I have an Entity set that has Entities with a compound key containing ID (GUID) and CreatedAt (DateTime). This CreatedAt is when the entity was created. Each record represents each version of each entity such that muliple records can have the same ID.

I want to create an IQueryable-returning method that I can re-use such that it will only return the latest version of the entity requested, but I'm struggling to find the answer (if, indeed, there is an answer).

I know that I can write a query such as

(from e in context.Entities where e.ID = myID orderby e.CreatedAt).FirstOrDefault();

But I want to be able to do this instead:

(from e in context.GetCurrentEntities() where e.ID = myID).FirstOrDefault();

Such that it will only return the latest versions of the entity required.

Is this doable?

Many thanks for your help.


  • dahlbyk and Craig Stuntz have given you correct answers on what you are trying to do. +1 guys . I am thinking, see if a compiled query works better for you in terms of performance. Also, I recommended RP because of the responsibility give to the context class of providing the the funcationality that IMO should not be given to the context. – Perpetualcoder Aug 14 '09 at 16:32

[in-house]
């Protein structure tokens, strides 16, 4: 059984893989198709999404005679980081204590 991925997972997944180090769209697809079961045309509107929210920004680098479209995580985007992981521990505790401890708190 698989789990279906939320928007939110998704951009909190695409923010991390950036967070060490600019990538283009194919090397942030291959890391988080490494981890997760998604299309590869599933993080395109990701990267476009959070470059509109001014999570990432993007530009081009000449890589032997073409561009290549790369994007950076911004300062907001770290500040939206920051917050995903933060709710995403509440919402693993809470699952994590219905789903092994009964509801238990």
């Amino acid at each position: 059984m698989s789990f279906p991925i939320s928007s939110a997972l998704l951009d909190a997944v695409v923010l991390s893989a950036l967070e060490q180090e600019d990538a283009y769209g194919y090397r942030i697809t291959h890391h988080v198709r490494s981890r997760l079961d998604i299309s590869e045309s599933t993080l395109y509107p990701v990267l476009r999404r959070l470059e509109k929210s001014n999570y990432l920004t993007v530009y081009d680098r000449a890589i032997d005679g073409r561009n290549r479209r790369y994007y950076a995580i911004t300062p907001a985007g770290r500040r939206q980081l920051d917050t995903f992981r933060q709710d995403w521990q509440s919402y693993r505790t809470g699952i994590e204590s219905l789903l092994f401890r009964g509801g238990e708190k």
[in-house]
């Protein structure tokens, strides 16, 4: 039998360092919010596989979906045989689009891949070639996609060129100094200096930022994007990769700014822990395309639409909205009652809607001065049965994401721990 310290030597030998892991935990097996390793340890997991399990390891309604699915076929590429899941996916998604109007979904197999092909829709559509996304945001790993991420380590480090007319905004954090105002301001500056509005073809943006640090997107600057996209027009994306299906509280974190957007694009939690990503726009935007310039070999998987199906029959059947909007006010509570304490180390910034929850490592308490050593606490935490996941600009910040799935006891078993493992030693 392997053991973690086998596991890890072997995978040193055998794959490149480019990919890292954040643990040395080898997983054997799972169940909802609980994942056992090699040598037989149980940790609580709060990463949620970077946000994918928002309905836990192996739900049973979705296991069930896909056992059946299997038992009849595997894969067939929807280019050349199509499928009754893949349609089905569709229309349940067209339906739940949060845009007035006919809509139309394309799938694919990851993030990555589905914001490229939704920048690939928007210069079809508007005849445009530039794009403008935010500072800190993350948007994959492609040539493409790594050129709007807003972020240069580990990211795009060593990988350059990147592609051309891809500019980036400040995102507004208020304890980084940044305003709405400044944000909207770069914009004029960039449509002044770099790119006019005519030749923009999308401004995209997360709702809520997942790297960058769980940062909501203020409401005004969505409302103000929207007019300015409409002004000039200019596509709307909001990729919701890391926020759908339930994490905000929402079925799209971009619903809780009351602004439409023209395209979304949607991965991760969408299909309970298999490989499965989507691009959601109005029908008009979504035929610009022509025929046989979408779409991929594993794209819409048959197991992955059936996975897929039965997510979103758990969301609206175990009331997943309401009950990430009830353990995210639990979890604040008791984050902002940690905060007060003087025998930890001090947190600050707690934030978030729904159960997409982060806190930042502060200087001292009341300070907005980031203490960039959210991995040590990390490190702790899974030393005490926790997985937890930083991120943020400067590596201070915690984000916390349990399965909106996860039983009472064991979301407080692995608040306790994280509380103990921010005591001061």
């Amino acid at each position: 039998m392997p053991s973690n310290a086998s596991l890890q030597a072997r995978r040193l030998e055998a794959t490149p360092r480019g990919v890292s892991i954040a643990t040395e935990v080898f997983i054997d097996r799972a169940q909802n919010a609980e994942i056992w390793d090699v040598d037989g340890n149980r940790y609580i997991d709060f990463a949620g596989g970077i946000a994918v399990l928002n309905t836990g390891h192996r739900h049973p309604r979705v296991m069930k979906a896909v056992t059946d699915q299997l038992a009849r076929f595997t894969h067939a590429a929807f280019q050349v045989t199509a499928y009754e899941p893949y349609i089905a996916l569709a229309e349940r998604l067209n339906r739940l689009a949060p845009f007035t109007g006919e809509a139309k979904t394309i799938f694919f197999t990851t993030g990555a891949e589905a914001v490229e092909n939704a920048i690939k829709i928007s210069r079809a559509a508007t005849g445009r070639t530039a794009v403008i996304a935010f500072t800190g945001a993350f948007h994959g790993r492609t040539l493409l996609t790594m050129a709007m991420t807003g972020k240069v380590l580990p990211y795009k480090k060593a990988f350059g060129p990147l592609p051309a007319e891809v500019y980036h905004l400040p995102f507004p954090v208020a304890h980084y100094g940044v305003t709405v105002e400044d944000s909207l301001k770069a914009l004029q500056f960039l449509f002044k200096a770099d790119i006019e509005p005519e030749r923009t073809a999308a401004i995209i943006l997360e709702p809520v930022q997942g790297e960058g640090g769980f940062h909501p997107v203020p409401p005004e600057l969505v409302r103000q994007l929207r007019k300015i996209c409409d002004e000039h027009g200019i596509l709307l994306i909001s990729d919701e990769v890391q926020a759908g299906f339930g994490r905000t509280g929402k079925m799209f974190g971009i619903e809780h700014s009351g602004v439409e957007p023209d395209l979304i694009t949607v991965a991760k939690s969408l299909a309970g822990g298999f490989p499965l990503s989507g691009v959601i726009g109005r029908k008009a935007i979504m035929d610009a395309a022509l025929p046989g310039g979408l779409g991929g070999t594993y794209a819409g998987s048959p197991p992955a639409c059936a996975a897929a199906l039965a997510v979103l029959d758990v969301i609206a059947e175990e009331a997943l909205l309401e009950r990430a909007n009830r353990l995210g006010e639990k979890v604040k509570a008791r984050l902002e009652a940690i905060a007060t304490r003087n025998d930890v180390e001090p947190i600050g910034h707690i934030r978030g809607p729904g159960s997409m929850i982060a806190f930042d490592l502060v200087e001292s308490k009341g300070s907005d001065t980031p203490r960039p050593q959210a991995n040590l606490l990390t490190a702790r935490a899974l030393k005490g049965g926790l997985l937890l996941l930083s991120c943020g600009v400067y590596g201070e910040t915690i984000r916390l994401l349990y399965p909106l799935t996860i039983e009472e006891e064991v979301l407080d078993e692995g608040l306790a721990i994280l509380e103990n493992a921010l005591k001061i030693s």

up vote 3 down vote accepted

If you group by ID, you can select only the most recent from each group using something like this:

public IQueryable<Entity> GetCurrentEntities()
    return from e in this.Entities
           group e by e.ID into g
           select g.OrderByDescending(e => e.CreatedAt).First();

You don't need FirstOrDefault() because a group won't be created unless there's at least one Entity in the group.

  • Thanks - I'll give it a go – Lee Atkinson Aug 13 '09 at 18:15

How about:

public partial class MyEntities // or whatever you call your ObjectContext
    public IQueryable<Entity> GetCurrentEntities()
        return from e in context.Entities 
               group e by e.ID into g
               from ge in g
               orderby ge.CreatedAt desc
               select ge.First();

This is off the top of my head, but it should get you started.

  • Thanks - is this equivalent to dahlbyk's solution, or is there a differnt result? – Lee Atkinson Aug 13 '09 at 18:15
  • 1
    They are equivalent. – dahlbyk Aug 13 '09 at 18:19
  • Great - thanks once again! – Lee Atkinson Aug 13 '09 at 18:24

I think you are looking at a smaller picture. Have you considered implementing repository pattern?LINK otherwise looking at your requirements you will need to add this GetCurrentEntities method to your context class.

  • Hi Perpetualcoder Thanks for the advice. We've spent a lot of time looking at how to continue with EF in our current project. I found EF gets in the way too much. After looking at the options (other ORMs, hand-coded DALs), we are reigning in EF and use it as 'type-safe' SQL and avoid all it's other 'features'. What advantages does the Repostiory Pattern give here? You are correct that my intention is to add the GetCurrentEntities() to the DataContext. – Lee Atkinson Aug 13 '09 at 18:23
  • The repository pattern makes it trivial to swap out the EF for a mock repository when you unit test your controllers. – Craig Stuntz Aug 13 '09 at 18:44

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